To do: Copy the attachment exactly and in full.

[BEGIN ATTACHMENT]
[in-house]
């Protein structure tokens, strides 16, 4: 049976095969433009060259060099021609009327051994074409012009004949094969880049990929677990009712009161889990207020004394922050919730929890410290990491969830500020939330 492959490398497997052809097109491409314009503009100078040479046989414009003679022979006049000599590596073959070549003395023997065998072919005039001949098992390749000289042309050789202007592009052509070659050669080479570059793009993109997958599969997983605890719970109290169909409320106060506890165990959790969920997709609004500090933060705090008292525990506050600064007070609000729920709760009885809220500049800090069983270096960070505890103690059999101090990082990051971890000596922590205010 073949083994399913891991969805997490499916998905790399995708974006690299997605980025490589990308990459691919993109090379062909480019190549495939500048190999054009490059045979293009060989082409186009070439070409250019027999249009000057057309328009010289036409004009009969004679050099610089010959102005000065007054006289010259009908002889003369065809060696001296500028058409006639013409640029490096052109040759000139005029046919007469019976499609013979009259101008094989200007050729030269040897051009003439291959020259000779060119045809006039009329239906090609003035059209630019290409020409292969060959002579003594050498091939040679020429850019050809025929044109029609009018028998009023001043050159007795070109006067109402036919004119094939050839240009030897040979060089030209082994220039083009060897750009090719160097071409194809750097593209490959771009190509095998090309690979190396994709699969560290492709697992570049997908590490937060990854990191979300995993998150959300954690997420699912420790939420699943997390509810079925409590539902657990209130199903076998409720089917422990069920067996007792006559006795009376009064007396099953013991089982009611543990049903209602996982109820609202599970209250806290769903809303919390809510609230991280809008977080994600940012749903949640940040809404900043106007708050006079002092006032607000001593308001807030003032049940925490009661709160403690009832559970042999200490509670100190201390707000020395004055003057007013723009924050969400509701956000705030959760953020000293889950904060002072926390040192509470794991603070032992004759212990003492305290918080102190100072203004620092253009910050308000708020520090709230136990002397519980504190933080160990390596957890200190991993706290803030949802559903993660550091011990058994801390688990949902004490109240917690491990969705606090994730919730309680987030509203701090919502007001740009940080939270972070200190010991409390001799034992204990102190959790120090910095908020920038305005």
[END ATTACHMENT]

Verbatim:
[in-house]
């Protein structure tokens, strides 16, 4: 049976095969433009060259060099021609009327051994074409012009004949094969880049990929677990009712009161889990207020004394922050919730929890410290990491969830500020939330 492959490398497997052809097109491409314009503009100078040479046989414009003679022979006049000599590596073959070549003395023997065998072919005039001949098992390749000289042309050789202007592009052509070659050669080479570059793009993109997958599969997983605890719970109290169909409320106060506890165990959790969920997709609004500090933060705090008292525990506050600064007070609000729920709760009885809220500049800090069983270096960070505890103690059999101090990082990051971890000596922590205010 073949083994399913891991969805997490499916998905790399995708974006690299997605980025490589990308990459691919993109090379062909480019190549495939500048190999054009490059045979293009060989082409186009070439070409250019027999249009000057057309328009010289036409004009009969004679050099610089010959102005000065007054006289010259009908002889003369065809060696001296500028058409006639013409640029490096052109040759000139005029046919007469019976499609013979009259101008094989200007050729030269040897051009003439291959020259000779060119045809006039009329239906090609003035059209630019290409020409292969060959002579003594050498091939040679020429850019050809025929044109029609009018028998009023001043050159007795070109006067109402036919004119094939050839240009030897040979060089030209082994220039083009060897750009090719160097071409194809750097593209490959771009190509095998090309690979190396994709699969560290492709697992570049997908590490937060990854990191979300995993998150959300954690997420699912420790939420699943997390509810079925409590539902657990209130199903076998409720089917422990069920067996007792006559006795009376009064007396099953013991089982009611543990049903209602996982109820609202599970209250806290769903809303919390809510609230991280809008977080994600940012749903949640940040809404900043106007708050006079002092006032607000001593308001807030003032049940925490009661709160403690009832559970042999200490509670100190201390707000020395004055003057007013723009924050969400509701956000705030959760953020000293889950904060002072926390040192509470794991603070032992004759212990003492305290918080102190100072203004620092253009910050308000708020520090709230136990002397519980504190933080160990390596957890200190991993706290803030949802559903993660550091011990058994801390688990949902004490109240917690491990969705606090994730919730309680987030509203701090919502007001740009940080939270972070200190010991409390001799034992204990102190959790120090910095908020920038305005």